AP Style cheat sheet for content marketers

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AP Style cheat sheet for content marketers

Around the USGBC communications and marketing departments, you’ll find one item sitting on most of my comrades’ desks: the AP Stylebook.

Since its initial publication in 1953, the stylebook has been the go-to authority in the communications world for spelling, language, punctuation, usage and style. It’s updated annually to reflect new terminology, such as “emoji,” and to revise older entries, such as whether “internet” is capitalized (hint: it’s now lowercased) or if you should spell out state names in a story (hint: you should).

New to AP Style, or need a refresher? Here’s a roundup of common AP Style guidelines and a few additional resources to help you never go out of (AP) style.


  • Spell out numbers zero through nine, but use numerals for 10 or higher. Also, spell out the numeral if it’s at the beginning of a sentence; calendar years are the exception. Examples:

One, two, three, 10, 12, 14
Four score and seven years ago
2008 was a great year.

  • Spell out fractions less than one, using hyphens between the words. Examples:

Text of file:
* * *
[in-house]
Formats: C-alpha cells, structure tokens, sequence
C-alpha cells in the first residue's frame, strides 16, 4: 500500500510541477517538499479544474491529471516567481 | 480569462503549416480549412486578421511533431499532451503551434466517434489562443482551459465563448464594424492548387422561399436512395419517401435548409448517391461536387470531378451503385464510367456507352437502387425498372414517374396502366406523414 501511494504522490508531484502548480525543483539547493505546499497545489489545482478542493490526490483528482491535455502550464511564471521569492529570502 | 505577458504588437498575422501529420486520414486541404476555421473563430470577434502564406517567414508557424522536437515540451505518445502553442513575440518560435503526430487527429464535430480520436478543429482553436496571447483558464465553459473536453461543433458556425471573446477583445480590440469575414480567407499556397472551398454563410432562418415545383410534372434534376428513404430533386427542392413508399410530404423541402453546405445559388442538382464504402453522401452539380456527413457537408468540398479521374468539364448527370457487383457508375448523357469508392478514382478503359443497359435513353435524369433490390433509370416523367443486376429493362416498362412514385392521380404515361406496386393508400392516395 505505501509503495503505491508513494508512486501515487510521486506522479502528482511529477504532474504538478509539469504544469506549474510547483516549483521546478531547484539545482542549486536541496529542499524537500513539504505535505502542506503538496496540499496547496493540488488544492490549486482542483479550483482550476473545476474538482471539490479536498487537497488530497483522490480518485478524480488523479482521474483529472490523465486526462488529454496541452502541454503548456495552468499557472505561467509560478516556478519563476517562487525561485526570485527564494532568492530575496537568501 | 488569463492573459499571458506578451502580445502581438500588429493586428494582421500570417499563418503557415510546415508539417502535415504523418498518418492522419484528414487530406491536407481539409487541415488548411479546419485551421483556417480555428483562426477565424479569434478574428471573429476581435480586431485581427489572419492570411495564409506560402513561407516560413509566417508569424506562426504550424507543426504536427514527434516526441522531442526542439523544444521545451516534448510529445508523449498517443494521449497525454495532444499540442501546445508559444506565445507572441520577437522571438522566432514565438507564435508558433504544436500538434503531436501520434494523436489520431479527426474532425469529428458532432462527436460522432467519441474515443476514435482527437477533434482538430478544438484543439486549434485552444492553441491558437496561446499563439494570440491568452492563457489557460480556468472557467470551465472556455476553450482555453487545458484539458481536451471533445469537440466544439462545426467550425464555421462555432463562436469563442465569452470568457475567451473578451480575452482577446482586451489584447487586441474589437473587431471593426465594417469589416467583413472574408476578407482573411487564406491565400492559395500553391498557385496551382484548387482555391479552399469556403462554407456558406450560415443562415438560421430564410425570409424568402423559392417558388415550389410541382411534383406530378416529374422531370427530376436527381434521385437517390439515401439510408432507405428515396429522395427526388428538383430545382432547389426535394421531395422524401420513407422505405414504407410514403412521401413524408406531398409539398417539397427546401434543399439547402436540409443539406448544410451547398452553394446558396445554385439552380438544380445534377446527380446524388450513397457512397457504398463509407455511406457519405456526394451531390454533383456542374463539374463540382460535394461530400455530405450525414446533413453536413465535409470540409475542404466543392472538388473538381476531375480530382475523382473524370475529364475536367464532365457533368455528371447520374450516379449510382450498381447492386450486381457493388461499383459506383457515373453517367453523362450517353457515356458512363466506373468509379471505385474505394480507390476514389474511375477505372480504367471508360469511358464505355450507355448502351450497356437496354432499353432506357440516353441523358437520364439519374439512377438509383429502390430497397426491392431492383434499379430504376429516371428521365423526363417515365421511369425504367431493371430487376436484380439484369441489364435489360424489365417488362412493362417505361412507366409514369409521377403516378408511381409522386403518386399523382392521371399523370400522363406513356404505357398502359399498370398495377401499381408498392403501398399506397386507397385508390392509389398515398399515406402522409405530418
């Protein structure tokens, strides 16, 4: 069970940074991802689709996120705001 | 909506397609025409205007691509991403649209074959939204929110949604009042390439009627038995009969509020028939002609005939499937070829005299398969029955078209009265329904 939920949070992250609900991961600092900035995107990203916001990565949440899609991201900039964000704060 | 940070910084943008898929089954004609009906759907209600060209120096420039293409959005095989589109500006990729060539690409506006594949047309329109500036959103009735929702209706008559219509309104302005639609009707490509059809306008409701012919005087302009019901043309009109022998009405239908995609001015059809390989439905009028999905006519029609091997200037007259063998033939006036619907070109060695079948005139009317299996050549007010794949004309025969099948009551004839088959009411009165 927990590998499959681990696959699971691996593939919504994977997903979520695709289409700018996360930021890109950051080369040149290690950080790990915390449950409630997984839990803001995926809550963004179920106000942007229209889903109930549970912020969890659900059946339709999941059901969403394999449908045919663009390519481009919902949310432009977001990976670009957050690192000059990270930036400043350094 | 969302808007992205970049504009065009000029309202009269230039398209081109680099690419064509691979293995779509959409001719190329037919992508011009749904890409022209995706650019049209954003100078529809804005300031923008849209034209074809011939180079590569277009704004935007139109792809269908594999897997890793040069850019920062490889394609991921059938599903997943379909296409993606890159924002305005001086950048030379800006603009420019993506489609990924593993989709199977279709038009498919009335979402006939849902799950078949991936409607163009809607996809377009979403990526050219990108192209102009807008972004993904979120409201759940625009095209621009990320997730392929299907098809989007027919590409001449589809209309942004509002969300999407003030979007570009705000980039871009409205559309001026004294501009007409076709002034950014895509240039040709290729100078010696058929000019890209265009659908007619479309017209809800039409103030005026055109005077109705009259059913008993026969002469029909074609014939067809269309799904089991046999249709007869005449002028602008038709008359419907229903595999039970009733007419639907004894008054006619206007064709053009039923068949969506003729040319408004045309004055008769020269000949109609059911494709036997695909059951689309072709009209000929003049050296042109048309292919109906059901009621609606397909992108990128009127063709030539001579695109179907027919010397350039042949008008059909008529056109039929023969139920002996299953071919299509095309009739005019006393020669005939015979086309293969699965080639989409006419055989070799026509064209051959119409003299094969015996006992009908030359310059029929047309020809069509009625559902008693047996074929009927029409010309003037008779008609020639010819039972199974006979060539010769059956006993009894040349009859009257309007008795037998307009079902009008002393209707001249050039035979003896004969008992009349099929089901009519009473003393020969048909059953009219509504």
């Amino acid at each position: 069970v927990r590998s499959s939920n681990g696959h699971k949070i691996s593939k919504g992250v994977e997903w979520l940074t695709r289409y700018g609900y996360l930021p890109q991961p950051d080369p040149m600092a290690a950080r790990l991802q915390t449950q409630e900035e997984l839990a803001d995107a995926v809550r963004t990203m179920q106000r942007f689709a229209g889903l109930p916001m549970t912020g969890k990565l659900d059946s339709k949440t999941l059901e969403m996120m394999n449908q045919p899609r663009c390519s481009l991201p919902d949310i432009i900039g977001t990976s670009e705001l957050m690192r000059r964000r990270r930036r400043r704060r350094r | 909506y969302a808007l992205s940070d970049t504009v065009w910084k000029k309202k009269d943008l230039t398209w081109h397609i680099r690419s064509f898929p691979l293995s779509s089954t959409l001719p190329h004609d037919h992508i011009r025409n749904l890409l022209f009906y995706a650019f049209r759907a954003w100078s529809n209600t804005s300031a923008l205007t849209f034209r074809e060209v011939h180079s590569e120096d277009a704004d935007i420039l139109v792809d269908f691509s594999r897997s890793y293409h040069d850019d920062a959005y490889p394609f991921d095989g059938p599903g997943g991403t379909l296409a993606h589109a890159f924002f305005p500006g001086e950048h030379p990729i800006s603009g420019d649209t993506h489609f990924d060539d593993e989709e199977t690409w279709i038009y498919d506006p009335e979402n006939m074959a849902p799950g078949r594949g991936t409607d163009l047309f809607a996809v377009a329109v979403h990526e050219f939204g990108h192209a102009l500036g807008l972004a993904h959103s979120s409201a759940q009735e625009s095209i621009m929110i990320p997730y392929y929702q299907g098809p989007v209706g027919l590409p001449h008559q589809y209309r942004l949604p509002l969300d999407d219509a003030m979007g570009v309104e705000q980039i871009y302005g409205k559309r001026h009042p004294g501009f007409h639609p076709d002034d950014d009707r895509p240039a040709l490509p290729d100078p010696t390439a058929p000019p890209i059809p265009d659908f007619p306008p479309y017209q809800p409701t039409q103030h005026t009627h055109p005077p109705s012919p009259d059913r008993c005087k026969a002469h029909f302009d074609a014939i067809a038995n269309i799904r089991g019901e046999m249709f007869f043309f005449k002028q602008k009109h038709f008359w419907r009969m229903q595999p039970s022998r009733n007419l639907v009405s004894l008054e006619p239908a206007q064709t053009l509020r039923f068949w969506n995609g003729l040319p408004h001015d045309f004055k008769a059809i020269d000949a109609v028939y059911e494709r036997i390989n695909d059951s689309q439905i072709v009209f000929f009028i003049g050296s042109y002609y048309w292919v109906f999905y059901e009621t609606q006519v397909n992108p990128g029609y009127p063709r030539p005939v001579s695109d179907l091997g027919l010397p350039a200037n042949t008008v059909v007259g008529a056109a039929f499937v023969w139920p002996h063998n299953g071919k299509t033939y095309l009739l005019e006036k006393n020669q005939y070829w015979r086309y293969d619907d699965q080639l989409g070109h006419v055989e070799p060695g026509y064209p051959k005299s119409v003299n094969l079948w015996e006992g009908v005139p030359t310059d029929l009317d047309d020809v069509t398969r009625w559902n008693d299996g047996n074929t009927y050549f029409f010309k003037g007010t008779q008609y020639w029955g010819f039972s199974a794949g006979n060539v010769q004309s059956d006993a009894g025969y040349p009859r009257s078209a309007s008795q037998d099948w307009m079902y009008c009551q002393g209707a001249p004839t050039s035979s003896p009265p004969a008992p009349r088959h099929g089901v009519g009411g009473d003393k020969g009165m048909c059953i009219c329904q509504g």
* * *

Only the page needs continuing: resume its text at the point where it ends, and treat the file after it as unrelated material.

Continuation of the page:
One-third, two-fifths
5 1/2

  • Use numbers for percents. Spell out the word “percent” instead of using the % symbol. Example:

She needed more than 51 percent of the vote to be elected mayor.


  • A general rule of thumb is the fewer hyphens, the better. But do use them to avoid confusion or to form a single idea from two or more words.
  • Don’t use a hyphen for adverbs that end with an -ly.
  • Do use a hyphen when you have a number plus a noun of measurement. Examples:

A 1,200-square-foot home
A 3-inch bug


  • Holidays should be capitalized.
  • Titles of books, plays, poems, songs, lectures or speech titles, movies and TV programs should be capitalized and placed in quotation marks. For newspapers and magazines, capitalize the name, but don’t add quotation marks. Examples:

“Game of Thrones,” “To Kill a Mockingbird,” ”Blank Space” by Taylor Swift
The New York Times, St. Louis Post-Dispatch

  • Job descriptions are lowercased. Examples:

Author F. Scott Fitzgerald
Singer Aretha Franklin

Dates and Times

  • Use numbers for times, excluding noon and midnight. Don’t use zeroes.

Right: 11 a.m.
Wrong: 11:00 a.m.

  • Abbreviate the month if you’re including a specific date. If you’re also including the year, set off the year with commas. Don’t use “st,” “nd,” “rd” or “th” after the number for dates. Examples:

Right: Dec. 25. Wrong: Dec. 25th
It was seven years ago on Jan. 20, 2009, that Barack Obama was inaugurated as president of the United States.

Other AP Style Tips

  • Toward, forward and backward don’t end in an “s.”
  • Farther vs. further—Farther refers to a physical distance, while further refers to time or degree. Example:

Let’s go a little farther up the trail. I can look further into the problem.

  • Never use an acronym (NATO) or initialism (ASPCA) on the first reference.

Additional Resources